But my brother and I weren’t allowed to see our father when we wanted to.  Our visits were determined by the schedule set by the divorce court: every other weekend and half of the summer.  I still remember waiting for him to come pick us up on Friday afternoons.  He had a black Mercedes, a sporty model with only two seats.  As we drove away, my brother sat in front beside him, while I crouched behind on the scratchy carpet where the luggage went.  

           My mother’s house was sprawling, large enough to give each of us our own room, but my father’s apartment was small, with only two bedrooms, a living room, and kitchen.  We all shared a bathroom, and at night my brother and I shared a bed.   

           These were dark times, symbolized in my memory by the dark prints my father hung on the wall.  They terrified me.   I remember lying in bed, trying to sleep, haunted by the image of a woman with downcast, sorrowful eyes.  Was it my mother, reproaching me for abandoning her?  I slipped closer to my brother, trying to avoid her gaze. 

           My parents were irreconcilable.  They disagreed on everything, from money to values to how to raise their children.  My misfortune was in loving them both.  I wanted to make my mother happy, but I wanted to please my father, too.  That meant crafting two completely different selves, and displaying them at the appropriate times, one for my father’s approval, the other for my mother’s.  

           Is it any wonder I developed a vivid imagination?  I was like an empty shell, with no idea of what to think or feel.  Caught between two worlds, I had nothing else to fill the gap.

           My brother suffered his own private torments.  He was older, a boy, and much was expected of him.  I don’t know what he thought, but I could read the anguish in his eyes.  I loved him, too, and wanted to relieve his suffering.  We were in this together, the only constant in a world of turmoil.  I learned I could comfort him by telling him stories.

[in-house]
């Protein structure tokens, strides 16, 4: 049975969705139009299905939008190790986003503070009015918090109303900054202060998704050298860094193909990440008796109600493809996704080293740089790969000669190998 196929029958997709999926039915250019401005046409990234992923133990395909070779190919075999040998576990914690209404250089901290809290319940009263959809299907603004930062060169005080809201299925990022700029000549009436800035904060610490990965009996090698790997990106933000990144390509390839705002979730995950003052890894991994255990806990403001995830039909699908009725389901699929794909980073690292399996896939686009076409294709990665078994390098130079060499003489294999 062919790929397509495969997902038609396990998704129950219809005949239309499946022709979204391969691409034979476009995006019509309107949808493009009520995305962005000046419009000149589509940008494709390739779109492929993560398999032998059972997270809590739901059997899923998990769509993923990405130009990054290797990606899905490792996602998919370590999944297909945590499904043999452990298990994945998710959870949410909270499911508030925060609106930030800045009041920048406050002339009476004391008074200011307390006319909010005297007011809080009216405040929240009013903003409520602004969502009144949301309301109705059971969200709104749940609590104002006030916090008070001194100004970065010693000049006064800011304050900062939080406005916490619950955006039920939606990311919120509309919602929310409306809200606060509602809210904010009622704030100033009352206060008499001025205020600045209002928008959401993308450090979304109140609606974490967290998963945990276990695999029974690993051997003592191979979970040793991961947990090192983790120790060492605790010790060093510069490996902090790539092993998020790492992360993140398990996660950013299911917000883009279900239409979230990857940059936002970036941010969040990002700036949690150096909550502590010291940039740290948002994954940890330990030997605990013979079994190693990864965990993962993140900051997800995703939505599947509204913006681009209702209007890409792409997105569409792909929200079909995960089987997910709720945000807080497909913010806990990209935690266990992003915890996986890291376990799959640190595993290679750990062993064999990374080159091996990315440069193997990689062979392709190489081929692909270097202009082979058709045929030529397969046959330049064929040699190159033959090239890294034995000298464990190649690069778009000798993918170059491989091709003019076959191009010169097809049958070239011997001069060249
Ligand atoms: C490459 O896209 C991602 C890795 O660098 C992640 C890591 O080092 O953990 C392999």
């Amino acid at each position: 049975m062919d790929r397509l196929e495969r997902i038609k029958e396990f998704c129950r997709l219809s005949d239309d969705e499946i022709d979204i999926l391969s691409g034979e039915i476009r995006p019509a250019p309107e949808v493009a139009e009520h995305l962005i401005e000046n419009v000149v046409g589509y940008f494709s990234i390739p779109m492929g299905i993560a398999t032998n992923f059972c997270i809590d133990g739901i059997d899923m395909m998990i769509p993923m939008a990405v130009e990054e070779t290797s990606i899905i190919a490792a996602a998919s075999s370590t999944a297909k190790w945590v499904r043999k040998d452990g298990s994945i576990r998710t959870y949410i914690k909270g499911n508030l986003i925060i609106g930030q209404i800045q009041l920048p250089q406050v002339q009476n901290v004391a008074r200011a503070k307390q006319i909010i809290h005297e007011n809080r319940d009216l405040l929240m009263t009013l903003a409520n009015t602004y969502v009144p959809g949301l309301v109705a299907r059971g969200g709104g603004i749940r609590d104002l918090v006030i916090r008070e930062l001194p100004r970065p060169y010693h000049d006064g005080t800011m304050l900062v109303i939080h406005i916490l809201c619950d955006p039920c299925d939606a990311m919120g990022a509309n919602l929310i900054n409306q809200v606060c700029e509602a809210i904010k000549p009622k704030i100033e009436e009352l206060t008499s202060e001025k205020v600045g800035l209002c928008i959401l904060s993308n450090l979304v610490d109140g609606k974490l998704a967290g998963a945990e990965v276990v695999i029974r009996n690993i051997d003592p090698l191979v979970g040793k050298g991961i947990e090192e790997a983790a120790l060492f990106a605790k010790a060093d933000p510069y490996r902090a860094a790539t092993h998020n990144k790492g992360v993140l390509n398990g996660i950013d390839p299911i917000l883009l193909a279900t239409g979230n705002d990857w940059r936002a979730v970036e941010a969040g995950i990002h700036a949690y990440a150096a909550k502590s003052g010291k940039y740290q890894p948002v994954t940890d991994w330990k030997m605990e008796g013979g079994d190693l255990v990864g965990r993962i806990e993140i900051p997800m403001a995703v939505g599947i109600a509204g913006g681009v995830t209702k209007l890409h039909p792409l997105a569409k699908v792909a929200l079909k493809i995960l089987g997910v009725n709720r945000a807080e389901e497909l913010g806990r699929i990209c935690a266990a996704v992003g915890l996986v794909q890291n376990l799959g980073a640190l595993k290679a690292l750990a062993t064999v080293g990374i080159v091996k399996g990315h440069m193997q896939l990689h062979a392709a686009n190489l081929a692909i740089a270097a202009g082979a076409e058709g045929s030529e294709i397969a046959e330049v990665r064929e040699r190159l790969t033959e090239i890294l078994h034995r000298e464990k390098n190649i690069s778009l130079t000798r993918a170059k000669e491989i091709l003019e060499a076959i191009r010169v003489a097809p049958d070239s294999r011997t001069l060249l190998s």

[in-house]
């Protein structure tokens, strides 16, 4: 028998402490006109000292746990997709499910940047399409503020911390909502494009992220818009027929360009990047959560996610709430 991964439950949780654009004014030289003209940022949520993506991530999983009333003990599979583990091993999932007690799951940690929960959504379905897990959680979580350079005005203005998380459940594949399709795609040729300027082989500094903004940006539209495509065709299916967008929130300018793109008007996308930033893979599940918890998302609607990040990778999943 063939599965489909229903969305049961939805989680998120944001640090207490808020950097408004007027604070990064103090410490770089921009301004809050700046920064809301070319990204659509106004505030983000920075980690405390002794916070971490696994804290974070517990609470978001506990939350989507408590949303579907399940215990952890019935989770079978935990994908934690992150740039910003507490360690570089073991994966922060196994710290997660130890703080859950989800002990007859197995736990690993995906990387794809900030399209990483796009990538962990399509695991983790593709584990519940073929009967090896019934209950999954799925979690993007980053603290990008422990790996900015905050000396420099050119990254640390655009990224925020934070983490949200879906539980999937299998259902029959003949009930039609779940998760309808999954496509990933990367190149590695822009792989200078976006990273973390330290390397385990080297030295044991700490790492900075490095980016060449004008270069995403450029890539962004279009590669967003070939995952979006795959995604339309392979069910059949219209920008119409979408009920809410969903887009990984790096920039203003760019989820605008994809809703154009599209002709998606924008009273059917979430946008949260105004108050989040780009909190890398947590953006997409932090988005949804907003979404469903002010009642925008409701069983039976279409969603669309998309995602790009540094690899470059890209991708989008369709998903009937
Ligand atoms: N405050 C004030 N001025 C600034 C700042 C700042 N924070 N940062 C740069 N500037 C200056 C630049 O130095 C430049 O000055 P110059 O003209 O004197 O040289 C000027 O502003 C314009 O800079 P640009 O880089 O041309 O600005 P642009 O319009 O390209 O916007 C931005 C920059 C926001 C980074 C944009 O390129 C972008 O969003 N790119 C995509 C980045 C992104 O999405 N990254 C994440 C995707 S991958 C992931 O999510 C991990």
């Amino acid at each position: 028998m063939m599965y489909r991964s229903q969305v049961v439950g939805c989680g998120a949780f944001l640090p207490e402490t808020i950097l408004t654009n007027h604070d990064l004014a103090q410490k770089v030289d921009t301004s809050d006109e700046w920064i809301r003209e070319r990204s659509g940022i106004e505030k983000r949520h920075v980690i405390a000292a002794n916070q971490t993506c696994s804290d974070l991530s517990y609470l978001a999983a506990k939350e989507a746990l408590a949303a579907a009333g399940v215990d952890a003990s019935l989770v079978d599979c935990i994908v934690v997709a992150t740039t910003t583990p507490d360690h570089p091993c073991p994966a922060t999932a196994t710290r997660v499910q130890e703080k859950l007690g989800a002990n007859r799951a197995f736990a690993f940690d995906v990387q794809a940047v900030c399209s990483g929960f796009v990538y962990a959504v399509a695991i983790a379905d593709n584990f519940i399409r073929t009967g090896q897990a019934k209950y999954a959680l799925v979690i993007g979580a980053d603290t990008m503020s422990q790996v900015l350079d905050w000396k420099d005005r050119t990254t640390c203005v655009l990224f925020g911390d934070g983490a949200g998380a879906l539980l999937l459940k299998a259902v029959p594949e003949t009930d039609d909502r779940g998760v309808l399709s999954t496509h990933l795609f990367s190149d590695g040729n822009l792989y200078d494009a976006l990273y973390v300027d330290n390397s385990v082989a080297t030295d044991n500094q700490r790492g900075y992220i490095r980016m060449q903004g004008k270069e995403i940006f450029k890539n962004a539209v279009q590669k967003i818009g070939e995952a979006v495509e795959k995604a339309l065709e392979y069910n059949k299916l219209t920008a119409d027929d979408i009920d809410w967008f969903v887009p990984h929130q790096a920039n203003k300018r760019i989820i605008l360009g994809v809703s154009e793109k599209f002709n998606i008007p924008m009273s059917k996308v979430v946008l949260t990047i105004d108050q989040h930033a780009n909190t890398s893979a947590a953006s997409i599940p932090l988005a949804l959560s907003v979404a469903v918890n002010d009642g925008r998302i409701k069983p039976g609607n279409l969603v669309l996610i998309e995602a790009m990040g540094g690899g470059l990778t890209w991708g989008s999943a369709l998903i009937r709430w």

Night after night, as we huddled in bed in our father’s apartment, and the dark faces watched us from their perches on the wall, I whispered stories to my brother, like Scheherazade, who told her stories to stay alive.  

           I still remember the stories I told him.  They were always the same, or slight variations on a theme.  In them we were together, in our mother’s womb before we were born.  This was our Eden, our lost utopia, where we lived and played together in perfect happiness.  Eventually my brother had to leave, to be born before me, but in my story even this separation became a matter of consolation.  I relayed how I tenderly prepared him for his arrival in the world, smearing him with blood so that he could emerge naked and anointed.  Soon, I assured him, my own birth would follow; he wouldn’t be alone for long.

           As we grew older, the stories ceased.   Time passed, bringing with it changes, as it always does.  Eventually my mother and stepfather had two new children, both boys.  My father remarried, had two new children of his own, and moved away, first to New Jersey, then to Chicago.  The weekend visits with him stopped, as did, in time, the visits in the summer.  By the time we were in college, my brother and I did as we wished with our vacations, and that often meant avoiding both of our parents’ homes. 
           Now I wonder if he even remembers the stories I told him when we were so young.  They made him smile, and they even made him laugh. They were our anchor when we were at sea.